RANGOON — An outspoken lawmaker recently shunned by Burma’s main opposition party has announced that she will contest upcoming elections as an independent, claiming the party’s decision not to include her as a candidate was based on a rift between herself and a small handful of senior members.
“This is between me and two or three members of the leadership,” said Nyo Nyo Thin, who for the past five years has served s a member of the Rangoon divisional parliament, about her surprise exclusion from the National League for Democracy (NLD).
Nyo Nyo Thin declined to name the NLD members with whom she was at odds.
“I will no longer answer anything related to the NLD,” she said. “If you want to know, ask the NLD.”
The legal scholar said she had been invited by the NLD to join its ticket as a candidate for the Lower House in a general election to be held on Nov. 8. When the party disclosed the majority of its selected candidates last week, however, her name was not on the list.
The omission—as well as that of more than a dozen members of the 88 Generation pro-democracy movement, with which the NLD has long been ideologically associated—shocked political observers and prospective candidates alike, many of whom were confident that they would get the party nod.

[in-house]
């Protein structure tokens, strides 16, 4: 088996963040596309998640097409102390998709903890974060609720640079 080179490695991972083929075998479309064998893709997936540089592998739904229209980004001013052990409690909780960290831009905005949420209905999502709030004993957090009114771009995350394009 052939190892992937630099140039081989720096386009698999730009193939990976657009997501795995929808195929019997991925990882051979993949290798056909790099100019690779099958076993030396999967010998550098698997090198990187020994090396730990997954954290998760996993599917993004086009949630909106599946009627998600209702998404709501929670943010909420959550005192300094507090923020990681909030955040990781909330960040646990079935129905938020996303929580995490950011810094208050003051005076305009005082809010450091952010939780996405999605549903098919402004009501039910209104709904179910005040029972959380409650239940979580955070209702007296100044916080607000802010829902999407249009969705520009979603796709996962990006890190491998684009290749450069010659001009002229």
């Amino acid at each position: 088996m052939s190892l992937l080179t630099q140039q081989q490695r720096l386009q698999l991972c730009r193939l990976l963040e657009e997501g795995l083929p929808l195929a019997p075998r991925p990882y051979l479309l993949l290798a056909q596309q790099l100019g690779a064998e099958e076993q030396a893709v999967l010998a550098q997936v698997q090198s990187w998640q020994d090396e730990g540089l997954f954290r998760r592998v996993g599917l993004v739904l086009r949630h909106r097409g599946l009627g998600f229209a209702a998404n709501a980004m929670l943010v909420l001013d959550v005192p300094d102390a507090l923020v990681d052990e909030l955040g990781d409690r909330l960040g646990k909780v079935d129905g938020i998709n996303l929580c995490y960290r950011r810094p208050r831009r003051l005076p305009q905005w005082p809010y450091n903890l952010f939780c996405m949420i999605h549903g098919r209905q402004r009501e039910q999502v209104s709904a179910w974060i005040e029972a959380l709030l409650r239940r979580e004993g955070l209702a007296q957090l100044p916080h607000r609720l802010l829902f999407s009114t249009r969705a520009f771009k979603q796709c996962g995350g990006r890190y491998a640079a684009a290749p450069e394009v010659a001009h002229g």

Some 20 members have since resigned from the party, claiming the selection criteria was flawed, while a number o others have filed formal complaints.
Party spokesman Nyan Win has publicly defended the selection process, telling The Irrawaddy earlier this week that Nyo Nyo Thin, as well as veteran activist Ko Ko Gyi “were taken into consideration on fair grounds like other NLD members.”
The spokesman declined to state the reasons for their exclusion, rather unhelpfully adding that “they are not on the list because they were not selected.”
Ko Ko Gyi has thus far been silent on the issue, telling The Irrawaddy on Tuesday: “I have no comment. Just ask those who are responsible.”
Speaking to reporters on Friday, Nyo Nyo Thin said she received “no explanation” for the sudden change of tack, but she now plans to contest a seat in the Lower House for Rangoon’s Bahan Township as an independent.
“I need to be in Parliament to keep things going,” she said, referring to her work as a divisional lawmaker known as a powerful voice of opposition. During her five years in the legislature, Nyo Nyo Thin never failed to question the divisional government on controversial issues—notably a divisive Rangoon City Expansion Plan and now-defunct developments near the Shwedagon Pagoda.
Despite her plan to run against the party in her home township, Nyo Nyo Thin said she will still support the NLD elsewhere.
“I will keep supporting the NLD,” she said, “as they are the one we can rely on, at least.”
Additional Reporting: Khin Oo Tha.